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CRYOSURGERY

12:33 PM
CRYOSURGERY
another breakthrough for the cure of cancer.

Cryosurgery (cryotherapy) is the application of extreme cold to destroy abnormal or diseased tissue. 


Method:
Liquid nitrogen - Cryogun used to spray liquid nitrogen

A common method of freezing lesions is using liquid nitrogen as the cooling solution. The super-cooled liquid may be sprayed on the diseased tissue, circulated through a tube called a cryoprobe, or simply dabbed on with a cotton or foam swab.

Carbon Dioxide - Less frequently, doctors use carbon dioxide "snow" formed into a cylinder or mixed with acetone to form a slush that is applied directly to the treated tissue.

Argon - Recent advances in technology have allowed for the use of argon gas to drive ice formation using a principle known as the Joule-Thomson effect. This gives physicians excellent control of the ice, and minimizing complications using ultra-thin 17 gauge cryoneedles.

Dimethyl ether - propane - A mixture of dimethyl ether and propane is used in some preparations such as Dr. Scholl's Freeze Away. The mixture is stored in an aerosol spray type container at room temperature and drops to −41 °C (−42 °F) when dispensed. The mixture is often dispensed into a straw with a cotton-tipped swab.

Cryosurgery for Breast Cancer

In contrast to other techniques used to treat breast cancer, cryosurgery leaves the shell of the cancer cells intact. This allows the immune system to clean up the area, exposing the tumor proteins to the white blood cells.

And by exposing the immune system to the tumor, it may help prevent cancer from returning or spreading to other parts of the body - a common occurrence in breast cancer patients who are diagnosed after the cancer has already spread to the lymph nodes or beyond.

"I'm hoping that by freezing the tumor, the immune system will learn to recognize cancer and go out and destroy cancer in other parts of the body, the same way it looks for bacteria or viruses with certain proteins," says Michael Sabel, M.D., a surgical oncologist at the University of Michigan Comprehensive Cancer Center. Cryosurgery is also used to destroy abnormal cervical cells and correct problems with inflammation or chronic discharge. In addition, cryosurgery has been used to treat tumors in the liver and benign lesions in the breast.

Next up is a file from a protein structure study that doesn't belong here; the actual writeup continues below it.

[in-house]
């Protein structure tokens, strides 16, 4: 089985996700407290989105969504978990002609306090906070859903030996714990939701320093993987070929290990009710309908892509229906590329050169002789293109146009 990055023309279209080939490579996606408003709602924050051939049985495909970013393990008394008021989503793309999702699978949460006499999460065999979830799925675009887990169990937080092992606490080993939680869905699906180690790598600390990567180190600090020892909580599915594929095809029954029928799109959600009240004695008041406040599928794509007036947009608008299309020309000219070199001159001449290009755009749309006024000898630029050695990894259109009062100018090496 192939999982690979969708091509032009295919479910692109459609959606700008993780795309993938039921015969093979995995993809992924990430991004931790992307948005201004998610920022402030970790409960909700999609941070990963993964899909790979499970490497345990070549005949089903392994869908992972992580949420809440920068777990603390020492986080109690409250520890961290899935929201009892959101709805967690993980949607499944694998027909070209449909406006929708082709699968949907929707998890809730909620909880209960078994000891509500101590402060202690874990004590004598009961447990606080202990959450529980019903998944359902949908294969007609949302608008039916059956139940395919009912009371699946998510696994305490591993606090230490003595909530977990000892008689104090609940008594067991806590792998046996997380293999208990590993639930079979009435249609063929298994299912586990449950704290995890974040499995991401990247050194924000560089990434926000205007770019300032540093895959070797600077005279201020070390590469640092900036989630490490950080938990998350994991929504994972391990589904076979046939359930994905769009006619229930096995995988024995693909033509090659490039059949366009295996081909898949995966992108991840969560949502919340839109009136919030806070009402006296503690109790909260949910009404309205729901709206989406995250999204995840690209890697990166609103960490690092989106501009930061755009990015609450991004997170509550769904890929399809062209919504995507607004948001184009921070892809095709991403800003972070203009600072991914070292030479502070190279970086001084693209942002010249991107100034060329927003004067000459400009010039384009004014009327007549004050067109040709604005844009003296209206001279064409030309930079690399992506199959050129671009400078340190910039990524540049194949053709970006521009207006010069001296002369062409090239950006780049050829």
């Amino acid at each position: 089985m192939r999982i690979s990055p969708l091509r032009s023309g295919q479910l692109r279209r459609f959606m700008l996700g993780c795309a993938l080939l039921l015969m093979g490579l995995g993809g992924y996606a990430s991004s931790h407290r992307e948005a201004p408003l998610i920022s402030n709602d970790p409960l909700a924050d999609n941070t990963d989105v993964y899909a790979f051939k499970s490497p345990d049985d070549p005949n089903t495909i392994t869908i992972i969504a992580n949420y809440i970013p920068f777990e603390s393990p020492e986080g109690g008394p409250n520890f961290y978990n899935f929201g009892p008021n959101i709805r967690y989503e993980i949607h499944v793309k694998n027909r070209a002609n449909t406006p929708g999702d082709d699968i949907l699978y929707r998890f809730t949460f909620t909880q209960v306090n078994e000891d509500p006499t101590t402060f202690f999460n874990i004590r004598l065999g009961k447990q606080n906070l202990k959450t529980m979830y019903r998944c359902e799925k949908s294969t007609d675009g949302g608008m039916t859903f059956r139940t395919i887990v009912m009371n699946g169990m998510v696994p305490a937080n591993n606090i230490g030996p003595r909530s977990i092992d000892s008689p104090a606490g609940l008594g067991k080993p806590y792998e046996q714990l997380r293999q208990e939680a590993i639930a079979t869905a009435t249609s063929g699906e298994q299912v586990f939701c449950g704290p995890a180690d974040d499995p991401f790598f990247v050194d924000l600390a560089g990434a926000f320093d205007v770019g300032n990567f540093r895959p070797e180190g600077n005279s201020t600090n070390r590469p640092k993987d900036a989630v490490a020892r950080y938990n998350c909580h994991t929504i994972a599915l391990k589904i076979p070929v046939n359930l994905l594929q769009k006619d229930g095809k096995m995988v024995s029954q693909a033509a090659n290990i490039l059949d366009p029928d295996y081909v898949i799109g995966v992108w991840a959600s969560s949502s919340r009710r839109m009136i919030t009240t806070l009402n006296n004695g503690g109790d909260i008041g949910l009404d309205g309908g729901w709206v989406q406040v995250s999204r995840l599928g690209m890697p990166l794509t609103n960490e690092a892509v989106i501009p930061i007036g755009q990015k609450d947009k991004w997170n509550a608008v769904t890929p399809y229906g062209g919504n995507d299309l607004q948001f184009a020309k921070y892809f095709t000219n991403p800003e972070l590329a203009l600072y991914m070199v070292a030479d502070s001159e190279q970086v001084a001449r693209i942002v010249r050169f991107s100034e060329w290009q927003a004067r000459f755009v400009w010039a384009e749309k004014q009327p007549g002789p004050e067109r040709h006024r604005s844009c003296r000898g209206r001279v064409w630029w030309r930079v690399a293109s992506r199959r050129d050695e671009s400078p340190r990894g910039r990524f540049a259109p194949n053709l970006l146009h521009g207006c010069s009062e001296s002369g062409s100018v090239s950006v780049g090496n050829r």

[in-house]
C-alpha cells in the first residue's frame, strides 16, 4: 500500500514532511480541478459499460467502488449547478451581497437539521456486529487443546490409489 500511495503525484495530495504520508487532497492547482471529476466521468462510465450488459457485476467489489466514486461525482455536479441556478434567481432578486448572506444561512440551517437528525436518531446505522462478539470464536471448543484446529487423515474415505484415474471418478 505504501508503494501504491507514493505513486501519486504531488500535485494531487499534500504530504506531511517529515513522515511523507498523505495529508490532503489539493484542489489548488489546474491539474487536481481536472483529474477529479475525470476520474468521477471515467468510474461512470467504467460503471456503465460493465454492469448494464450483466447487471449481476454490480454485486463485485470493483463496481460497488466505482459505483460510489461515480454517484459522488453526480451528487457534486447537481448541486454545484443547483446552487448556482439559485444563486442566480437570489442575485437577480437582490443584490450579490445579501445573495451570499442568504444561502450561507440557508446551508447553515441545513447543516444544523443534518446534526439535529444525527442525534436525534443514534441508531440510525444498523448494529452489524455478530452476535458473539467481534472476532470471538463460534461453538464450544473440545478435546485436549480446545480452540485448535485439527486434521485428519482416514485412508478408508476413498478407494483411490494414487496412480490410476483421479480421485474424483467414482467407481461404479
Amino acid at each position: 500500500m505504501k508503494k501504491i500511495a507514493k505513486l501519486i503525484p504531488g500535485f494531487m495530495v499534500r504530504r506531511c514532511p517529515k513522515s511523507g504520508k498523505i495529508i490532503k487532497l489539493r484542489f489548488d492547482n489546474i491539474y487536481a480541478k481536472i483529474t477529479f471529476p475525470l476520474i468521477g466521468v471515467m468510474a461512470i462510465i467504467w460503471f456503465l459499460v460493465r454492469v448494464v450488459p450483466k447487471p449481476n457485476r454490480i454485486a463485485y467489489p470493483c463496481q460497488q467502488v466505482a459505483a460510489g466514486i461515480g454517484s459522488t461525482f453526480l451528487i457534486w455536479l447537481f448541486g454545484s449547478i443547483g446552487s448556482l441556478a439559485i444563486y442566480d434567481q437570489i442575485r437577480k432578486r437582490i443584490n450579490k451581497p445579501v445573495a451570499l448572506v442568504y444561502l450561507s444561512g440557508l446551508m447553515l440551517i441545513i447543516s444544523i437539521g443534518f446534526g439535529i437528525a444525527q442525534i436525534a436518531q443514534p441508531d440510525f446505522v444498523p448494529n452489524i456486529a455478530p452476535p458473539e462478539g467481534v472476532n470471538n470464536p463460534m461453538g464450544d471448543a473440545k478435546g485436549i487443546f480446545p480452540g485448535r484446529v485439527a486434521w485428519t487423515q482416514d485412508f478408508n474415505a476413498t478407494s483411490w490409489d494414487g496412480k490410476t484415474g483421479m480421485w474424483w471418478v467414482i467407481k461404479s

However, the effectiveness of cryosurgery as a treatment for breast cancer is still being investigated by the U-M Comprehensive Cancer Center. Currently, a trial is underway at the Center with women who are in the early stages of breast cancer.

Cryosurgery for Prostate Cancer

Cryosurgery for prostate cancer is also known as cryotherapy and cryoablation. In this latest type of surgery, needles are used to administer gases inside your prostate. These gases can freeze your tumor.

The freezing process kills the tumor in your prostate by forming ice crystals inside the cancerous cells until the tumor is frozen and dehydrated. Another benefit of subjecting your prostate to a freezing temperature of -140 degrees Celsius is it pushes your body to produce more anti-bodies. These anti-bodies help destroy the cancer.

Is cryosurgery effective for all stages of prostate cancer? As of today, this type of treatment is only recommended for early stage prostate cancer and when radical prostatectomy is out of the question and...
the cancer has recurred after radiation and is already resistant to radiation.

Cryosurgery for Lung Cancer

Dr. Omar Maiwand and his team from Royal Brompton and Harefield NHS Trust have found Cryosurgery effective in removing tumor in lung cancer patients. The Harefield team has so far operated 16 patients using this freezing technology. Cryosurgery is undergone in patients where conventional surgical removal of tumor mass is not possible. It is estimated that about 20% of patients removing the diseased lung is not possible due to severe breathing problems for whom Cryosurgery would be helpful.

The cryosurgery procedure involves making a cut of about 12 cm in the chest wall so the probe can be advanced directly onto the tumour which makes the tumor in to an ice ball. Liquid nitrogen is used as a coolant to freeze the tumour, which then disintegrates within the body over the next three to six month - which the scientists do not think is dangerous, with patients so far having good results. The surgery is less invasive than the conventional way and the recovery time is typically shorter - patients treated with the direct pulmonary cryosurgery can go home after four days.

Cryosurgery can also treat the following:

Skin Cancer
Liver Cancer
Kidney Cancer
Uterine Cancer

One hospital in China is one of the leading institutions for cryosurgery. Famously being practiced in the FUDA Hospital in Guangzhou, China, led by doctor and Professor Kecheng Xu, FUDA has provided treatment for patients from more than 38 countries, including the Philippines, which already had over 300 cancer cases treated by cryosurgery. FUDA has also recorded 10,000 treated patients from over the world, and has been voted as the best cancer hospital in China in 2009 and dubbed the ‘Most Innovative Young Hospital in China’ in 2010.

But even better news is a local organization called Philippine Volunteers for FUDA, set up by a group of Filipinos who have received successful cancer treatments at FUDA, made to accommodate cancer patients who aspire to seek this kind of treatment in China.

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